The first thing is to regulate technology in different industries the same way we already regulate those industries. Let’s look at mortgage approval algorithms. It’s illegal to discriminate against protected classes in mortgage approvals, if you’re human, right? The same standard should be applied to technology. We should simply enforce existing laws in technological systems. It is a starting point.

I mean, why did we fight so hard in the civil rights era just to have everything reversed by machine-created inequality?

What surprised you the most this year?

That so many people take the metaverse seriously. And also that Facebook managed to distract everyone from Facebook’s whistleblower revelations simply by changing the company’s name.

The thing about the metaverse is that we have, we’ve been through this before, haven’t we? We had the whole era of Second Life, when people were like, “Oh, yeah, Second Life is this virtual space. And it’s going to be where everybody’s going to hang out in the future, and everybody’s going to have meetings.” And it didn’t work out that time.

The world finally has an idea of ​​what the new headset from Pico, the VR company owned by TikTok creators ByteDance, is can and can’t do – and perhaps more importantly, where you can and can’t get it.

Everything about the Pico 4 – and the company’s presentation of its fitness apps, beefy processing specs and nascent ‘Horizon Worlds’-like social space – would seem to suggest the headset is set to compete with Meta’s Quest. But the company has no plans to sell the Pico 4 in the United States at this time (although the site Reported digital trends the company plans to bring its business-focused Enterprise variant to the US at some point). So what gives, given the otherwise robust push the company is giving its headphones, including an expansion into Europe?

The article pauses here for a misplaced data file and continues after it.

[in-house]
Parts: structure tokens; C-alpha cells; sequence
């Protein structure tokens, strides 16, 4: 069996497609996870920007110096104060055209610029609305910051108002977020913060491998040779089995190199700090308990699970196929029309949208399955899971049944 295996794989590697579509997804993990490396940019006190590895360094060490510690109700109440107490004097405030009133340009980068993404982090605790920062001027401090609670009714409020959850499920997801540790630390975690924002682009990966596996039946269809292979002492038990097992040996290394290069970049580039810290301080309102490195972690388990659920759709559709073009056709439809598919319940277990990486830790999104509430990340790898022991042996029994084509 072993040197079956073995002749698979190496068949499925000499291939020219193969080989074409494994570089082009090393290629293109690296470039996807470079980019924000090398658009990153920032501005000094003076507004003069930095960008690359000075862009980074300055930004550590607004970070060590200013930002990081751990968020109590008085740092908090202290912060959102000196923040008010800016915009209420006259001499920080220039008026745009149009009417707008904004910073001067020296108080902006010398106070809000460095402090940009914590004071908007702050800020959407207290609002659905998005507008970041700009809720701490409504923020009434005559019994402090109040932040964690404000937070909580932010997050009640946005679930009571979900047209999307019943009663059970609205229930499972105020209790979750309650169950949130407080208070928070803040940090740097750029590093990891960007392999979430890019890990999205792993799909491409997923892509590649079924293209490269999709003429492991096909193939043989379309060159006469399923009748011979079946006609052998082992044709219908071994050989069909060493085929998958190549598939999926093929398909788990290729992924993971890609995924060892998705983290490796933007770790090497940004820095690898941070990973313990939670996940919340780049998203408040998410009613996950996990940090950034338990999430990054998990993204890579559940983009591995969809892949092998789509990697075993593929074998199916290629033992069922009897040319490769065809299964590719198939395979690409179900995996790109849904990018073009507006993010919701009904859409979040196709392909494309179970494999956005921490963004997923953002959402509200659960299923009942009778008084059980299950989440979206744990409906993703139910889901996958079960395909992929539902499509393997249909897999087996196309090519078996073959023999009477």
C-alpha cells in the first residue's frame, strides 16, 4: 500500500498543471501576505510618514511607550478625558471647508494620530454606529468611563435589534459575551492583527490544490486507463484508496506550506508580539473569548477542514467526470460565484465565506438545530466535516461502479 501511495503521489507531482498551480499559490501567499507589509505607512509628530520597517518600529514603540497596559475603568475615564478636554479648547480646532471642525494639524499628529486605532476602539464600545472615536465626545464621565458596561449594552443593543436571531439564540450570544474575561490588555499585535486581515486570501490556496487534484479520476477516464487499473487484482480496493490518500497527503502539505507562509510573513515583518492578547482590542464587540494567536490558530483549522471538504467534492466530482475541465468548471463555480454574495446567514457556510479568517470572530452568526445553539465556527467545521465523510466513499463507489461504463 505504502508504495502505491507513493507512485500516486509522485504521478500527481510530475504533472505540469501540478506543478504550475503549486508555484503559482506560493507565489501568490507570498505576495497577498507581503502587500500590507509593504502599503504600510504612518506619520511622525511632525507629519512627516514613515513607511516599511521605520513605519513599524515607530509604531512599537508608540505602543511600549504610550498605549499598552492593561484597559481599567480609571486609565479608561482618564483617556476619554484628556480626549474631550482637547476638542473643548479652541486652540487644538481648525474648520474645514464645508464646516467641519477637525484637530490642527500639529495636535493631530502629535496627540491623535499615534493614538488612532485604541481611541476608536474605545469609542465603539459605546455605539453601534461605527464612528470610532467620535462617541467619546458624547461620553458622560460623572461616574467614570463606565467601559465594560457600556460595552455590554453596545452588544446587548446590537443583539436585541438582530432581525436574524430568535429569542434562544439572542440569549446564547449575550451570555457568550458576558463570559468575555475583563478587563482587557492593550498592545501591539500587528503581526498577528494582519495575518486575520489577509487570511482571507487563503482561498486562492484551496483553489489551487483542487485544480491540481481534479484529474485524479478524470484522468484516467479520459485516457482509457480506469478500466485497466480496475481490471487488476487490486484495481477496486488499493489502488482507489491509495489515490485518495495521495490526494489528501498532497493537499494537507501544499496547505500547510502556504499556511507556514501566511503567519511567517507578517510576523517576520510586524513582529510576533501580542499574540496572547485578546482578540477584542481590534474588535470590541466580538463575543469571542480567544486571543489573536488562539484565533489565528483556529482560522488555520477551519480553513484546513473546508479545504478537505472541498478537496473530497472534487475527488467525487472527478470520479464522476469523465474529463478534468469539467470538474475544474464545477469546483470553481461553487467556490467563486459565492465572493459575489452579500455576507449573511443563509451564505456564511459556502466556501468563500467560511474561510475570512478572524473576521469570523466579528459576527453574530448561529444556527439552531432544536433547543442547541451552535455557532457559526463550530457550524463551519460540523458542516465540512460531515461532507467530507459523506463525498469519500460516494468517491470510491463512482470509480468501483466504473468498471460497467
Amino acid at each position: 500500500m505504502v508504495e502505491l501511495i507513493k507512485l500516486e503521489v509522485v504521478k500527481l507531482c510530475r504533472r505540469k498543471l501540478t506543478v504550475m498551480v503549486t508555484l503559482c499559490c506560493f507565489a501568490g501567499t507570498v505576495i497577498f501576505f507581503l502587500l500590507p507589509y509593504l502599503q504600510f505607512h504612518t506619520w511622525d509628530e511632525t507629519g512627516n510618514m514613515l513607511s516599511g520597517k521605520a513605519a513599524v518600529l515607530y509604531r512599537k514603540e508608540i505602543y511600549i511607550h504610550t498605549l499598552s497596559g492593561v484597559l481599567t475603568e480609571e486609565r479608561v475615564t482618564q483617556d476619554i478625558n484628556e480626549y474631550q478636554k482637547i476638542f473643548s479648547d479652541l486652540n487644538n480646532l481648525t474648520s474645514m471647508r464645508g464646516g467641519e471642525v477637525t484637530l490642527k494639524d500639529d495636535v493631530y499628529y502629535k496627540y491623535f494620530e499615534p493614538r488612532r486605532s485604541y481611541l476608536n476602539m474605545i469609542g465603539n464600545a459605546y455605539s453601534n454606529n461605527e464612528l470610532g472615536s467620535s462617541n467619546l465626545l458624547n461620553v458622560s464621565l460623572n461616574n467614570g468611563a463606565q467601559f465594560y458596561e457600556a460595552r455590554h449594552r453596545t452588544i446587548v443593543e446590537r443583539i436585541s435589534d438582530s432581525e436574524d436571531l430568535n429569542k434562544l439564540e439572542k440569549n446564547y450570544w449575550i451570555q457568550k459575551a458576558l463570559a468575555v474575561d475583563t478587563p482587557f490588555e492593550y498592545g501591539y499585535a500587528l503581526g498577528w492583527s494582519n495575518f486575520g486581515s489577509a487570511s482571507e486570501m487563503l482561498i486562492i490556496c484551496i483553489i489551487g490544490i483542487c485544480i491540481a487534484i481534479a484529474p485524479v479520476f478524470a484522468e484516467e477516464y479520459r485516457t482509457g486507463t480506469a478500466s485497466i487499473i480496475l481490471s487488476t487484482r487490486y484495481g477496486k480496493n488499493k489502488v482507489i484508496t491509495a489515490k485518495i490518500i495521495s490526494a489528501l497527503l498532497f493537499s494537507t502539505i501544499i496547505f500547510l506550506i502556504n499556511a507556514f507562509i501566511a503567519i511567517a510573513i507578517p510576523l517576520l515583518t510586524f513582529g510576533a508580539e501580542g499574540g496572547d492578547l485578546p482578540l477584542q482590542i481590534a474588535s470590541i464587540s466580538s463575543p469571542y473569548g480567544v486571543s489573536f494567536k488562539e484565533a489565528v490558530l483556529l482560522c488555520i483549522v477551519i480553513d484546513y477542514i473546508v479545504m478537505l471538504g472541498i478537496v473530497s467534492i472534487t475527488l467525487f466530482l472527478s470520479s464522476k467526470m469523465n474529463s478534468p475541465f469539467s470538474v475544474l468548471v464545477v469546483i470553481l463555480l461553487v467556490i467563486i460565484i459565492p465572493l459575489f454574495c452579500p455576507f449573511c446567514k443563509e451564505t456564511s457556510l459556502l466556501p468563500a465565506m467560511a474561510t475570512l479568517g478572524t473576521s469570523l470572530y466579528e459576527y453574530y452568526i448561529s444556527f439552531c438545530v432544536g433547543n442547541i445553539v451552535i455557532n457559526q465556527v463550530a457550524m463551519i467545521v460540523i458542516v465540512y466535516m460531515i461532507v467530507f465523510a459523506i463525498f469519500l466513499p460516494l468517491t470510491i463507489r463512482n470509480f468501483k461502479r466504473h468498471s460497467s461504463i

One argument is that ByteDance don’t think it’s worth the time and money – again – to compete with a company the size of Meta in the United States But there are also, like us noted last week, the inopportune timing for Pico’s parent company which is under scrutiny for its operation of TikTok and its close ties to the Chinese government. If Pico makes a big push in the US, it may need to include political persuasion as well as consumer type. — Derek Robertson

Big company clearly deeply believe in the metaverse.

This has led some to wonder if there isn’t some kind of chicken-or-egg scenario at play in the company’s “metaverse strategy”, especially as McKinsey predicts a metaverse market. potential of $5 trillion by 2030 and companies as seemingly analogous as Crate & Barrel declare the need for an “impactful presence”.

Jason Kint, CEO of digital media strategy firm Digital Content Next, tweeted yesterday that McKinsey’s prediction is “pretty crazy even with a ‘might’ ahead” and “theoretically possible but highly unlikely”.

Much like crypto and Web3, the challenge the metaverse currently faces is that the big investment it has inspired is often claimed as proof of its relevance – but their real impact is largely limited, for now, to that investment. same. This means that until a virtually embodied Internet arrives, unlikely arenas like video game and workplace management could be its most concrete political borders. — Derek Robertson

Stay in touch with the whole team: Ben Schrecker ([email protected]); Derek Robertson ([email protected]); Constantin Kakaes ([email protected]); and Heidi Vogt ([email protected]). Follow us @DigitalFuture on Twitter.